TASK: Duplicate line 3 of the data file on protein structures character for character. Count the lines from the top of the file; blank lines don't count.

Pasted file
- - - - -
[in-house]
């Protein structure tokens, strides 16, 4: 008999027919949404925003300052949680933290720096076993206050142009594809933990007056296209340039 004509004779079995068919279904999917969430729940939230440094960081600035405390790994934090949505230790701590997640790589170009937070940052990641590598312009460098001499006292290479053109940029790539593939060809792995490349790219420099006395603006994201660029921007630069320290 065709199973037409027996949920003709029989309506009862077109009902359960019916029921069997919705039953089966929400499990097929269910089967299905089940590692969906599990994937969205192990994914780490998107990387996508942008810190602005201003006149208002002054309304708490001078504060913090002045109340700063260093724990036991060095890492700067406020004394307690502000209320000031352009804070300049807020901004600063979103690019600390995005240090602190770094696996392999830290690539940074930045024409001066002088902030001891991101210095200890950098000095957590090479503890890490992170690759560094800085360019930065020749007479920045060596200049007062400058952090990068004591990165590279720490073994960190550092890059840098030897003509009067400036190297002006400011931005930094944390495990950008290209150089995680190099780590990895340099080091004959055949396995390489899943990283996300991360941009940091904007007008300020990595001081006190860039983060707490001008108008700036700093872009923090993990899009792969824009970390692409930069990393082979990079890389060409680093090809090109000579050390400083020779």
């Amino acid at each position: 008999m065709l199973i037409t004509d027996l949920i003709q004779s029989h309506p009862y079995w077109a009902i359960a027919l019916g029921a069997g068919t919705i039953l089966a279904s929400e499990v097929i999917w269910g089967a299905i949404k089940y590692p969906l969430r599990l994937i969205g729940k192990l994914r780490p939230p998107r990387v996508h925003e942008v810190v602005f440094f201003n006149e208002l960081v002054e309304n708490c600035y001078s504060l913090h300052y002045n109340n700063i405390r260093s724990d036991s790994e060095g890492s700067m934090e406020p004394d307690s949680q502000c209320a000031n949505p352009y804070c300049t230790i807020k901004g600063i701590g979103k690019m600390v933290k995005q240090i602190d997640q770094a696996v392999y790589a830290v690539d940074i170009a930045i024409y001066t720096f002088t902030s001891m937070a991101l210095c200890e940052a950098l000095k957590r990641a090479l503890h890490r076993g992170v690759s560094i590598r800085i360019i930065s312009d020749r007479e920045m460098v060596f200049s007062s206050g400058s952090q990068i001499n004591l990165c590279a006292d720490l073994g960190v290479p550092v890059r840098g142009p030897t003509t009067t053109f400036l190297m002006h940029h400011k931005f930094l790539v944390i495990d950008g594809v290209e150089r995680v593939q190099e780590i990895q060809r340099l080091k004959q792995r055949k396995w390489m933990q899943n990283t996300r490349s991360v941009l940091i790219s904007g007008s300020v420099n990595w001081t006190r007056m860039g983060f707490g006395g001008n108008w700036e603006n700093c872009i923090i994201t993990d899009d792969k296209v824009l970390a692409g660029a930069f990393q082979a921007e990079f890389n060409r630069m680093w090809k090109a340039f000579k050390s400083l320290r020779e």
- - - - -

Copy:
């Amino acid at each position: 008999m065709l199973i037409t004509d027996l949920i003709q004779s029989h309506p009862y079995w077109a009902i359960a027919l019916g029921a069997g068919t919705i039953l089966a279904s929400e499990v097929i999917w269910g089967a299905i949404k089940y590692p969906l969430r599990l994937i969205g729940k192990l994914r780490p939230p998107r990387v996508h925003e942008v810190v602005f440094f201003n006149e208002l960081v002054e309304n708490c600035y001078s504060l913090h300052y002045n109340n700063i405390r260093s724990d036991s790994e060095g890492s700067m934090e406020p004394d307690s949680q502000c209320a000031n949505p352009y804070c300049t230790i807020k901004g600063i701590g979103k690019m600390v933290k995005q240090i602190d997640q770094a696996v392999y790589a830290v690539d940074i170009a930045i024409y001066t720096f002088t902030s001891m937070a991101l210095c200890e940052a950098l000095k957590r990641a090479l503890h890490r076993g992170v690759s560094i590598r800085i360019i930065s312009d020749r007479e920045m460098v060596f200049s007062s206050g400058s952090q990068i001499n004591l990165c590279a006292d720490l073994g960190v290479p550092v890059r840098g142009p030897t003509t009067t053109f400036l190297m002006h940029h400011k931005f930094l790539v944390i495990d950008g594809v290209e150089r995680v593939q190099e780590i990895q060809r340099l080091k004959q792995r055949k396995w390489m933990q899943n990283t996300r490349s991360v941009l940091i790219s904007g007008s300020v420099n990595w001081t006190r007056m860039g983060f707490g006395g001008n108008w700036e603006n700093c872009i923090i994201t993990d899009d792969k296209v824009l970390a692409g660029a930069f990393q082979a921007e990079f890389n060409r630069m680093w090809k090109a340039f000579k050390s400083l320290r020779e």